Seven Treasures in the Louvre's Near Eastern Antiquities Department

Covering 9,000 years of history, the Louvre's Near Eastern Antiquities department holds treasures from a collection that stretches from North Africa to the Black Sea through Arabia and as far as the Indian Ocean.

The 19th-century was an exciting time for archaeological digs, with teams of Indiana Jones types in search of treasures that would unearth the seeds of European cultures. What they discovered went far beyond what their imaginations could conceive. Let's take a look at seven highlights of the Louvre's near eastern art collection.

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Divided into three areas by geography, the Near Eastern Antiquities department spans both the Sully and the Richelieu wings of the Louvre, covering twenty-seven rooms. Don't miss Room Four in the Richelieu wing — it's where the winged human-headed bull of Khorsabad resides. You'll be surprised by the huge size of some of the archaeological works, but also search for small treasures — rare relics from the first traces of civilization.

If you're like us, you'll want to book a Louvre guided tour that walks you past the long ticket line to show you the best art in overview of the world's largest the museum. Afterwards you'll be able to wander the near eastern department, and other areas of the museum. Take a look at our favorite Louvre guided tour option.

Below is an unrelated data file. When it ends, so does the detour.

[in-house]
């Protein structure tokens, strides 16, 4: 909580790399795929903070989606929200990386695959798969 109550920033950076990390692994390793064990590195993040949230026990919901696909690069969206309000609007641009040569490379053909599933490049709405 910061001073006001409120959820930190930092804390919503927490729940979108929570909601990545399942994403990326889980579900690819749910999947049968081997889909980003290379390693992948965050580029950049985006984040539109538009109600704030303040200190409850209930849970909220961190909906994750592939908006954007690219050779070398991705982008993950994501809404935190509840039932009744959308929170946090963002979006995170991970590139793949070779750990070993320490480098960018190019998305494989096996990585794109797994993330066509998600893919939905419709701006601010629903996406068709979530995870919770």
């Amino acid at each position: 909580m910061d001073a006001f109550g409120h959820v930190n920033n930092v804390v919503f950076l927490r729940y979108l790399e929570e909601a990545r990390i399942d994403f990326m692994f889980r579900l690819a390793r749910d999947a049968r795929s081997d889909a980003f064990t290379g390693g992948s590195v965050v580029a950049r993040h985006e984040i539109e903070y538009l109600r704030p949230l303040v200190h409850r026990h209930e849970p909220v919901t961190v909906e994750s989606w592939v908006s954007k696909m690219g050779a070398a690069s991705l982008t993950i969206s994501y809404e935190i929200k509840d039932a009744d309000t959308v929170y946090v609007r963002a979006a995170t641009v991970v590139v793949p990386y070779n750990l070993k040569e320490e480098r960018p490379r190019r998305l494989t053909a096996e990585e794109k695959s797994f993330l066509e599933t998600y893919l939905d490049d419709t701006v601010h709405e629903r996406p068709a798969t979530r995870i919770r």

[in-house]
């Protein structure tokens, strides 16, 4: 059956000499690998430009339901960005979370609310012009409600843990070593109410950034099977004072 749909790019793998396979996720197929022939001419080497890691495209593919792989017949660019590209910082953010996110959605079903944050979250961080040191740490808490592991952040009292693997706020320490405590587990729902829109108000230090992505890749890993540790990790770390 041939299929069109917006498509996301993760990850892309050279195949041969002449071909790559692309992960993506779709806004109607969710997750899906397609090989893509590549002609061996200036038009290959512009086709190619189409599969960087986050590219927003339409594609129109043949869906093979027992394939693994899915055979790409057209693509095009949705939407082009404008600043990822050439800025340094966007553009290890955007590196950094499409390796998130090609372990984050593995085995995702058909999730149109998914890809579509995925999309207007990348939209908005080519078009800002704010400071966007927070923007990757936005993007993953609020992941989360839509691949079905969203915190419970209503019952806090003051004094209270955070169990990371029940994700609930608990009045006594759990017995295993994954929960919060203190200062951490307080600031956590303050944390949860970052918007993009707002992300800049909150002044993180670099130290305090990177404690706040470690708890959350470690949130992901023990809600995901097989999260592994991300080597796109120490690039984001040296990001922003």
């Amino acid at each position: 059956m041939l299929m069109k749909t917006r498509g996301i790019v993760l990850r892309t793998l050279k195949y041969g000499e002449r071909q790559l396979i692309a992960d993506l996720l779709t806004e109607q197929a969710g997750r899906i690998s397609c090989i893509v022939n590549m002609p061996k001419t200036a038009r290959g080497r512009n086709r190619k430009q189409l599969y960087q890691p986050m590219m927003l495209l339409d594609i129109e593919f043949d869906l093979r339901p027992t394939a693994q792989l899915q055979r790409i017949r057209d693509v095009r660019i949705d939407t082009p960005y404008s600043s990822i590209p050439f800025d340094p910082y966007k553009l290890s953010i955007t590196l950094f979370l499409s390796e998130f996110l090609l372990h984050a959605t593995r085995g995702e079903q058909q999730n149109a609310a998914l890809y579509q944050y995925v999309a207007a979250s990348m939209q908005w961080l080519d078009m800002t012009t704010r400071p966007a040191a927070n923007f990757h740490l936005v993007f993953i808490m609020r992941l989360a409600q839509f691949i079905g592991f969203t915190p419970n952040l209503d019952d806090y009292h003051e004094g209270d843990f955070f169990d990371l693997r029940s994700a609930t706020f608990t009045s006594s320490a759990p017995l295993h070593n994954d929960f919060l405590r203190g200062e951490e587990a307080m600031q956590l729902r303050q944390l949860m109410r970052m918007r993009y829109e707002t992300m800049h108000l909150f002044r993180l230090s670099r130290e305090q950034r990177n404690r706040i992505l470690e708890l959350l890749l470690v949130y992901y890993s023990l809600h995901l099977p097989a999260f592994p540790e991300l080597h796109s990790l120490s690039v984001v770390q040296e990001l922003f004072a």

Seven Louvre Near-Eastern Art Treasures


Grinning Mask Sarcophagus Bas Relief
Human Headed Bull Hammurabi Ain Ghazal Statue

1. Grinning Mask

Phoenician craftsmen made these life-size terra-cotta masks that experts guess were used either for religious ceremonies or theatrical performances. They were also placed in tombs to protect the dead from demons in the otherworld. The mask depicts a grimacing face with lines drawn to show wrinkles. Masks of this kind have been found in Greece, North Africa, and Spain. Grinning or grimacing? You be the judge. Sully Wing, Mediterranean World, Room 18A.

2. Anthropoid Sarcophagus